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Bullet Graph Documentation for Graph Builder

rabelardo

Community Trekker

Joined:

Mar 30, 2016

Hi everyone.

I can't seem to find the Bullet Graph Documentation for Graph Builder. I know there's an option to change the Bar Style to Bullet but I don't know how to achieve the desired end result - to have 8 bullet graphs arranged horizontally similar to Stephen Few's Bullet Graph Design Spec. Attached is the anonymized datasheet.

Here are the givens:

  • variables: X_2 to X_8
  • min = 0%
  • max = 100%
  • current = mean of each variable
  • target = 80%

Much appreciated.

- Randy, JMP newbie

sample bullet graph

12014_Untitled.png

had to repost. not displaying in the discussion panel.

question still not being posted in Home or in Discussions page as of Jul. 17, 12:19 PM (EDT).

1 ACCEPTED SOLUTION

Accepted Solutions
Solution

Great job in finding a work-around. Here's what you can do within the Bar element functionality if we first put the data in the right shape.

Using your original data set with 7 quantitative columns, the first step is to stack those columns into a single data column using Tables > Stack. The result looks like:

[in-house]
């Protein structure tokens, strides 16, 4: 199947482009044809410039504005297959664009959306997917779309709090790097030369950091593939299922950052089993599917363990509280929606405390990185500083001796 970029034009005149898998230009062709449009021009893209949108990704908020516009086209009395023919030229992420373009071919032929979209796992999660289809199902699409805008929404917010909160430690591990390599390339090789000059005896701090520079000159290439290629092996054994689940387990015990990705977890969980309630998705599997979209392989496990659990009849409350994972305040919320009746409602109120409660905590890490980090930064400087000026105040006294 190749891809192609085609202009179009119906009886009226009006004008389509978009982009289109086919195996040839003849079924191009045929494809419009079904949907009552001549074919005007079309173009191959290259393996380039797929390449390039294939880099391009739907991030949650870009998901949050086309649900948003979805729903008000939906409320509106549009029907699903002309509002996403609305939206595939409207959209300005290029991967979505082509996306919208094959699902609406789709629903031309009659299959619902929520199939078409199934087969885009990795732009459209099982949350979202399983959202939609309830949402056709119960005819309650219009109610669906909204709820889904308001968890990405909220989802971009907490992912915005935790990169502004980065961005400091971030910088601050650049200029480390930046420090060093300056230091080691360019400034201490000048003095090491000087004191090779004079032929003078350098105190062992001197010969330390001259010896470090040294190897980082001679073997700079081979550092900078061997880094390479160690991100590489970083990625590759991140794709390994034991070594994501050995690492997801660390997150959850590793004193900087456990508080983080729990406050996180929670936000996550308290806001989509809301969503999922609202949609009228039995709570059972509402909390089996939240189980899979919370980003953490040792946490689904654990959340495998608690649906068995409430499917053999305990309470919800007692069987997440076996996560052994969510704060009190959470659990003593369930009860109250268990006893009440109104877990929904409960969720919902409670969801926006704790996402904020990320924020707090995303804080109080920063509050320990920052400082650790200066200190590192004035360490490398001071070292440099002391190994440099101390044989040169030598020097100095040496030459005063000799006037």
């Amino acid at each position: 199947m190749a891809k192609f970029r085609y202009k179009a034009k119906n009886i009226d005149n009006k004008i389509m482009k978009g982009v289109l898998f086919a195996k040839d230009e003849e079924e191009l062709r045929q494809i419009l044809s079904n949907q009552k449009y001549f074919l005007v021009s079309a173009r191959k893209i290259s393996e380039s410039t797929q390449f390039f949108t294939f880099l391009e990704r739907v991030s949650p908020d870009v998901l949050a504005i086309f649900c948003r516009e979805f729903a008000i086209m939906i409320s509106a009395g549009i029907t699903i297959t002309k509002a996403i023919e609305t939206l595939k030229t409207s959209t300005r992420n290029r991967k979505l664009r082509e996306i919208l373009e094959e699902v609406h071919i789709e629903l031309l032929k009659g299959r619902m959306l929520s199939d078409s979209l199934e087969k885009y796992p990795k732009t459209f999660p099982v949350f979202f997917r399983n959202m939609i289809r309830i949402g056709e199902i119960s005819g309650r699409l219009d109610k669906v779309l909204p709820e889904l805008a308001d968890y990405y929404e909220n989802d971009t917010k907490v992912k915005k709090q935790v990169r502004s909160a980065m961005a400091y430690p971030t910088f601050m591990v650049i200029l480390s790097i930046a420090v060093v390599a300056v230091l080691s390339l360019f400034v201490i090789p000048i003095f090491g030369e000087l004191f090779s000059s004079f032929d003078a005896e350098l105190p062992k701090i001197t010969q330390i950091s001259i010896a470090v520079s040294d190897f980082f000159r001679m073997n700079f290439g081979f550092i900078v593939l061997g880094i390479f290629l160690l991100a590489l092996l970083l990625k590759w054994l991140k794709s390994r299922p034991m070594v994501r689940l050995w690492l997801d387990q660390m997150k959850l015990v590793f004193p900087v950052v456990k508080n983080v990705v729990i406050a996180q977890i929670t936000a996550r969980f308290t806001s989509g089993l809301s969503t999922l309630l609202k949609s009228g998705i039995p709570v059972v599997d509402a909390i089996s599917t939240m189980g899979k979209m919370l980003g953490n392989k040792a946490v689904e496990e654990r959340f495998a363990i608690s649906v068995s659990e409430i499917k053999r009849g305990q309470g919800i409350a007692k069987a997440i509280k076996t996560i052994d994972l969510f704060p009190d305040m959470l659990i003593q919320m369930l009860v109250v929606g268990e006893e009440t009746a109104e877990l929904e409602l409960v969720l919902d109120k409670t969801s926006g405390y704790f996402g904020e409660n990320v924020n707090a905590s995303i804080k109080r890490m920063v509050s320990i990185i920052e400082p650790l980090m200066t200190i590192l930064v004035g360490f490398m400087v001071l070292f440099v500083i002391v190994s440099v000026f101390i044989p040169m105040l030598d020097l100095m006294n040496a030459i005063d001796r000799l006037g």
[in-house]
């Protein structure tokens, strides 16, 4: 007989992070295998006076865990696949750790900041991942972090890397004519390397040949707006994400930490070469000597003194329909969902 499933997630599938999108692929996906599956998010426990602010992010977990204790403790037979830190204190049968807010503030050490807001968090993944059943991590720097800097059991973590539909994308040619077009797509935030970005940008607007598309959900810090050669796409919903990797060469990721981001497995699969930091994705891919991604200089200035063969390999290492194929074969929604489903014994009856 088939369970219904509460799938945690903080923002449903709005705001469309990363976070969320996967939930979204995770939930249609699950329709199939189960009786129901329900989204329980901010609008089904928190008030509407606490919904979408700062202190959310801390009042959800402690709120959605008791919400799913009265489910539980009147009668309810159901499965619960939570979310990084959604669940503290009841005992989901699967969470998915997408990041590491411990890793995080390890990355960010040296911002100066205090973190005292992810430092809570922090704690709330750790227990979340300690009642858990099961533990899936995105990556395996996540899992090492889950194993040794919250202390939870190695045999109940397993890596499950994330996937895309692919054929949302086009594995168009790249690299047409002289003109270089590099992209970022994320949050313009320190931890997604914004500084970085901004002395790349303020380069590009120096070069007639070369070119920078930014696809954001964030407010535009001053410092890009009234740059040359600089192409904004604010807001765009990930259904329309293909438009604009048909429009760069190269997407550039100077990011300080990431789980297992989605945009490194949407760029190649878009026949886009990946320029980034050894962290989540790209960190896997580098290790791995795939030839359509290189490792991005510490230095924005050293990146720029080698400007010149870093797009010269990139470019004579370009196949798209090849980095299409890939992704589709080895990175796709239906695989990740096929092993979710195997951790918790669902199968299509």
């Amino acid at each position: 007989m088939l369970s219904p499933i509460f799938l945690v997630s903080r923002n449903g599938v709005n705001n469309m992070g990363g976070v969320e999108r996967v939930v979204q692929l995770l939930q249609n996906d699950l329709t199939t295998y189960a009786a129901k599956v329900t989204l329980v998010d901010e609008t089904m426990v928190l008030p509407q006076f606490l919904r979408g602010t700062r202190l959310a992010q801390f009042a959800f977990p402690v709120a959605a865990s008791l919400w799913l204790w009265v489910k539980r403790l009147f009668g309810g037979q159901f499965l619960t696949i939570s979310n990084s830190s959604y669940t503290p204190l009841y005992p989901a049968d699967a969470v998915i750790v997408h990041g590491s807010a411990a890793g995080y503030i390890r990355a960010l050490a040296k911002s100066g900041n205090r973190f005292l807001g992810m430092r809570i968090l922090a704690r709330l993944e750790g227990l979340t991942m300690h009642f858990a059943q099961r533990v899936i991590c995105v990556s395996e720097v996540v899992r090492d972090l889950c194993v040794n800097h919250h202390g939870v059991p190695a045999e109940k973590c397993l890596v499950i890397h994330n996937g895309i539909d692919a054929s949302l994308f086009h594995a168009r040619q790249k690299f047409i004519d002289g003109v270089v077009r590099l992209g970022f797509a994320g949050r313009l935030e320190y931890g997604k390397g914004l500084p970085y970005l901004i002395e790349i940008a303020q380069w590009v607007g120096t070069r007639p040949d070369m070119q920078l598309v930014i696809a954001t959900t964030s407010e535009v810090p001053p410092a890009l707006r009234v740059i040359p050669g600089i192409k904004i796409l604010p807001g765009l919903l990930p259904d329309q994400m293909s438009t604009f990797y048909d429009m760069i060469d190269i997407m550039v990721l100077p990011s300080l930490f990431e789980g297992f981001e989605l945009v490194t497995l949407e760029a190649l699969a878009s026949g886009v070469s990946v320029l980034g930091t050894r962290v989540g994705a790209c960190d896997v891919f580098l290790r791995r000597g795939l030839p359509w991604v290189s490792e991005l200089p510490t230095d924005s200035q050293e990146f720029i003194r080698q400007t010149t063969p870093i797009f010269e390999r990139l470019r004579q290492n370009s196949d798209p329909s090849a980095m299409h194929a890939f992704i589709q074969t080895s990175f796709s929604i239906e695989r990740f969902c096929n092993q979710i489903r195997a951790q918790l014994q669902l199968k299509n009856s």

12051_bullet1.png

With that data arrangement we can create a single bar chart:

12052_bullet1a.png

That's a start, but we need values to represent the background ranges. For that, we can add more columns. Just to illustrate that the ranges can be different for each bullet, I created a random value (Rand) for each of the seven levels of Label. From that, I computed Level1 and Level2 and fixed Level3 to 100%.

12056_bullet2.png

Now the steps in Graph Builder are:

  1. Drag Label to Y.
  2. Drag Data, Level1, Level2 and Level3 together into X.
  3. Change the element to Bar.
  4. Change the bar style to Bullet.

12057_bullet3.png

When the bullet style sees multiple variables, it draws the first as the thin bar and the others as cumulative stacked wide bars.

With styling changes (via right-clicks on the legend), we can get:

12058_bullet4.png

What about the comparative crossing line? For that we can make a new column (say, "Compare") and use the Float bar style. Here's the float style by itself.

12059_bullet5.png

The next step is to combine them into one graph. Going back to the previous bullet chart,

  1. Drag Compare into the X merge zone.
  2. Drag another Bar element into the graph from the element icons (or right-click on the graph > Add > Bar)
  3. In the Properties area, there are now two Bar sections. The first one still has bullet style. Change the second one to float style.
  4. Now you see 4 floating lines. Open the Variables section of the floating bar element and turn off the Y variables except Compare.
  5. Open the Variables section of the bullet bar element and turn off the Compare element. You don't see it in the graph because it's obscured by the Level3 area, but it be in the legend until you complete this step.
  6. Style the floating bar as desired (I made it a little thicker).

Here's the final product.

12060_bullet6.png